In the middle of the (understandable) concern at US drone attacks in Pakistan, Yemen and Somalia, I’ve been stubbornly insisting for months now that we should not overlook the significance of Afghanistan. That’s precisely why I wrote ‘From a view to a kill’ (DOWNLOADS tab). Now Noah Shachtman at Danger Room reports:
The American military has launched 333 drone strikes this year in Afghanistan. That’s not only the highest total ever, according to U.S. Air Force statistics. It’s essentially the same number of robotic attacks in Pakistan since the CIA-led campaign there began nearly eight years ago.
You can access monthly airpower summaries here. These show that these strikes are intensifying even as ground operations are being scaled back:
The U.S. military is now launching more drone strikes — an average of 33 per month — than at any moment in the 11 years of the Afghan conflict. It’s a major escalation from just last year, when the monthly average was 24.5. And it’s happening while the rest of the American war effort is winding down.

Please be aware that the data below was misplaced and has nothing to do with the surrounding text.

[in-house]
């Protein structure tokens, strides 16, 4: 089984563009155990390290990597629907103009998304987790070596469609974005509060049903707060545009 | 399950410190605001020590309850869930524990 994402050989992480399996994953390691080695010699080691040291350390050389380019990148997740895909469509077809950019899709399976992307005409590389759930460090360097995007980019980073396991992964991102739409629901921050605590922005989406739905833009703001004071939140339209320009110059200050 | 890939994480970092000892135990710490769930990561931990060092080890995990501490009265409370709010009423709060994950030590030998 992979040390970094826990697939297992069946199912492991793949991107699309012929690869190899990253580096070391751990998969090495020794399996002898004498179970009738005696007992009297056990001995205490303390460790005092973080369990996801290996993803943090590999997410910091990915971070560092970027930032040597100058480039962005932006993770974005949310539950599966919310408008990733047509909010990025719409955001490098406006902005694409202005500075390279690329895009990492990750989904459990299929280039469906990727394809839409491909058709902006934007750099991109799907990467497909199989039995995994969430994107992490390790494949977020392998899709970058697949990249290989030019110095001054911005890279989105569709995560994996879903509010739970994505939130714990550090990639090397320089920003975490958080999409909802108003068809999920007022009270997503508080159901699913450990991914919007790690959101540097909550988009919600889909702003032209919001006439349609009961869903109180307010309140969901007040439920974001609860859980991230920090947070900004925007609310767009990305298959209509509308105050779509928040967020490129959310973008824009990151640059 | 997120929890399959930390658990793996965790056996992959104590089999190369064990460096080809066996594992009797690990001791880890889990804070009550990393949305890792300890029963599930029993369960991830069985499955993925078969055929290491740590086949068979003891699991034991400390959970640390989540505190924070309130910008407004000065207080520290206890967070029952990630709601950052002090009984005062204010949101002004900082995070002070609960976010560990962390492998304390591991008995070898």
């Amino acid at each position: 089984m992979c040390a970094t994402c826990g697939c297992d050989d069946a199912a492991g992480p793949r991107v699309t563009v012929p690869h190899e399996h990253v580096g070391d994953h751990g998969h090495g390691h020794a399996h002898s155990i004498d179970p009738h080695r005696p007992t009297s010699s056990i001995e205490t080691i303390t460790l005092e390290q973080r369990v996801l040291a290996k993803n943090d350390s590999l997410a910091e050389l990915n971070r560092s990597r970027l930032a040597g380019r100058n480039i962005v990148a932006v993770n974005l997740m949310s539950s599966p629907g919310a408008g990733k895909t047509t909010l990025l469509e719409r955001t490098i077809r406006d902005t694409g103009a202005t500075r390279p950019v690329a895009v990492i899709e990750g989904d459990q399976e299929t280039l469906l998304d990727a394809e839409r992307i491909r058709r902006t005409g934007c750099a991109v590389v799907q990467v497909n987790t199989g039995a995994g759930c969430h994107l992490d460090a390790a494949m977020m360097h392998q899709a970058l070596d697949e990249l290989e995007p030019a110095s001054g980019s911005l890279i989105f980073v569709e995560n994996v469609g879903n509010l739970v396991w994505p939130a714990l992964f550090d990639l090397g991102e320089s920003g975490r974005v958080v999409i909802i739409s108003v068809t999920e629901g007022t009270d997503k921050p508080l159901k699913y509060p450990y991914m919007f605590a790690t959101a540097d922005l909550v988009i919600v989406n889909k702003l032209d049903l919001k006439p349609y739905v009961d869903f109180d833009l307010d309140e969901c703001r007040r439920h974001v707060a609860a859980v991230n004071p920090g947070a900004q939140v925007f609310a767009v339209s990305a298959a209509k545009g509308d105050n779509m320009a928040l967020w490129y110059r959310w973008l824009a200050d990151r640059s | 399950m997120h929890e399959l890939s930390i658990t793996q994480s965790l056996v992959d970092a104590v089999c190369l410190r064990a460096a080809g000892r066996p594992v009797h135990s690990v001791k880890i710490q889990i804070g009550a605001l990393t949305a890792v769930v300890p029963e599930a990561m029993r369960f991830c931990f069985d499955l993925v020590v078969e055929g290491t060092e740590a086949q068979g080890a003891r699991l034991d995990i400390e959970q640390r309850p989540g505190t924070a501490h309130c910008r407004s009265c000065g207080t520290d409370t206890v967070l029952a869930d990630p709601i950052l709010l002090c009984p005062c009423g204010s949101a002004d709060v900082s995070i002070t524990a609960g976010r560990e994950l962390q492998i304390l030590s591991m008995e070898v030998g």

The UK is markedly reluctant to provide detailed information on its remote operations – and Drone Wars UK has raised serious questions about the accuracy of some of its returns (and much more besides) – but Global Research gives this breakdown between US and UK strikes:
Shachtman points out that the protocols governing USAF operations in Afghanistan are different from those followed for CIA-directed strikes elsewhere,and so they are. He’s right to emphasise the importance of these remote platforms for providing close air support to ‘troops in contact’, often as part of a networked attack. But what he doesn’t note is the increased propensity for civilian casualties in these situations – literally in the heat of the moment – nor the fact that the US military has its own disposition matrix for killing targets on its own hit list. As I noted here, these are crucial considerations.